Sometimes however it is important to hold one’s position, and not allow the pass. For strategic reasons. Psychological reasons.
Sometimes a driver simply has to prove that he is better than his competition. Racing is about discipline and intelligence. Not about who has the heavier foot. The one who drives smart will always win in the end.
Sometimes you have to assert yourself.
And dramatically speaking, intention is everything.
No race has ever been won in the first corner. But many a race has been lost there.”
– Enzo, The Art of Racing in the Rain
The West went to Vienna accusing Asia of trying to undermine the ideal of universality and determined to blame Asia if the conference failed. Inevitably Asia resisted. The result after weeks of wrangling was a predictable diplomatic compromise ambiguous enough so that all could live with it, but settled very few things. There was no real dialogue between Asia and the West, no genuine attempt to address the issues or forge a meeting of minds.
-Â Ambassador Kausikan, World Conference on Human Rights, Vienna, June 1993
“…nothing so liberalizes a man and expands the kindly instincts that nature put in him as travel and contact with many kinds of people. An Englishman, an Irishman, a Scotchman, an Italian or so, several Frenchmen and a number of Americans were present, and you couldn’t ask a question about any possible country under the sun, but some fellow in the crowd had been there and could give the information from personal experience.”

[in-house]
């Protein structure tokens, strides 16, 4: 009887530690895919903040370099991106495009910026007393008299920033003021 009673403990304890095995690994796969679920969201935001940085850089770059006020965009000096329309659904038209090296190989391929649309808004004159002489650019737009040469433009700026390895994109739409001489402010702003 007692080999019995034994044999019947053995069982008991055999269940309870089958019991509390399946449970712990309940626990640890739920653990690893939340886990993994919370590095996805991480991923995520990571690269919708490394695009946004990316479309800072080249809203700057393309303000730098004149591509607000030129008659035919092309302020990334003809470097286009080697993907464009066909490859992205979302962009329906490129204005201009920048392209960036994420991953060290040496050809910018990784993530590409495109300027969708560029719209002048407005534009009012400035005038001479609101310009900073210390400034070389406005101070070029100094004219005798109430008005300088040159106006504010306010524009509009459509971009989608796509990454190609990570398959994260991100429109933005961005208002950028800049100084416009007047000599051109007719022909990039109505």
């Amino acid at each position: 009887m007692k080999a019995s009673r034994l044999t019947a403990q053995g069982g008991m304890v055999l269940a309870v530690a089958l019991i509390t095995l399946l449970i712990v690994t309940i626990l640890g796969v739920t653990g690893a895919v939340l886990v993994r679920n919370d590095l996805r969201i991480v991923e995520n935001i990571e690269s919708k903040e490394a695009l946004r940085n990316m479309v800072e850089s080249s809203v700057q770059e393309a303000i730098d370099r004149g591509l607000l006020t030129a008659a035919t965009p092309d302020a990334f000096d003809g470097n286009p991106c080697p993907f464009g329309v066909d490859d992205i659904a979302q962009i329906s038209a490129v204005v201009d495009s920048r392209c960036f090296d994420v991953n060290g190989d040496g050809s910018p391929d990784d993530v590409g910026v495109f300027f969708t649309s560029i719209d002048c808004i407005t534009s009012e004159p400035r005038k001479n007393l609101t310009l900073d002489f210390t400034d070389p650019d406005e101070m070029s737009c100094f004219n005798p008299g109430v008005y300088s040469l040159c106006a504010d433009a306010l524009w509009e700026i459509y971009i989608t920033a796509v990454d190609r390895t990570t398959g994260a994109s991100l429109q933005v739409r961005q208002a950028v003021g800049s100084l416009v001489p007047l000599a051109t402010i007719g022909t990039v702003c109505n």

– Mark Twain
Â “did I say that? â€¦. whateverâ€¦. shitâ€¦.. Whenever you play some shit and someone else feels inspired to get off their ass and do something creative, positive. That’s some shit, right?”
â€œI know that, all my life, I’ve been going around in a fog. You’re just a bunch of molecules until you know who you are. You spend your time getting to be a big Hollywood actor. But then what? You’ve reached a comfortable plateau, and you want to stay on it; you resist change. One day, after many weeks of LSD, my last defense crumbled. To my delight, I found I had a tough inner core of strength. In my youth, I was very dependent upon older men and women. Now people come to me for help!â€
– Carey Grant
“I love deadlines. I like the whooshing sound they make as they fly by.” – Douglas Adams
“Nothing in the world can take the place of persistence. Talent will not; nothing is more common than unsuccessful people with talent. Genius will not; unrewarded genius is almost a proverb. Education will not; the world is full of educated derelicts. Persistence and determination alone are omnipotent. The slogan ‘press on’ has solved and always will solve the problems of the human race.”
– Calvin Coolidge
Kay: We do not discharge our weapons in view of the public!
Jay: Man, we ain’t got time for this cover-up bullshit! I don’t know whether or not you’ve forgotten, but there’s an Arquillian Battle Cruiser that’s about to…
Kay: There’s always an Arquillian Battle Cruiser, or a Corillian Death Ray, or an intergalactic plague that is about to wipe out all life on this miserable little planet, and the only way these people can get on with their happy lives is that they DO NOT KNOW ABOUT IT!
Connor: Now you will receive us.
Murphy: We do not ask for your poor, or your hungry.
Connor: We do not want your tired and sick.
Murphy: It is your corrupt we claim.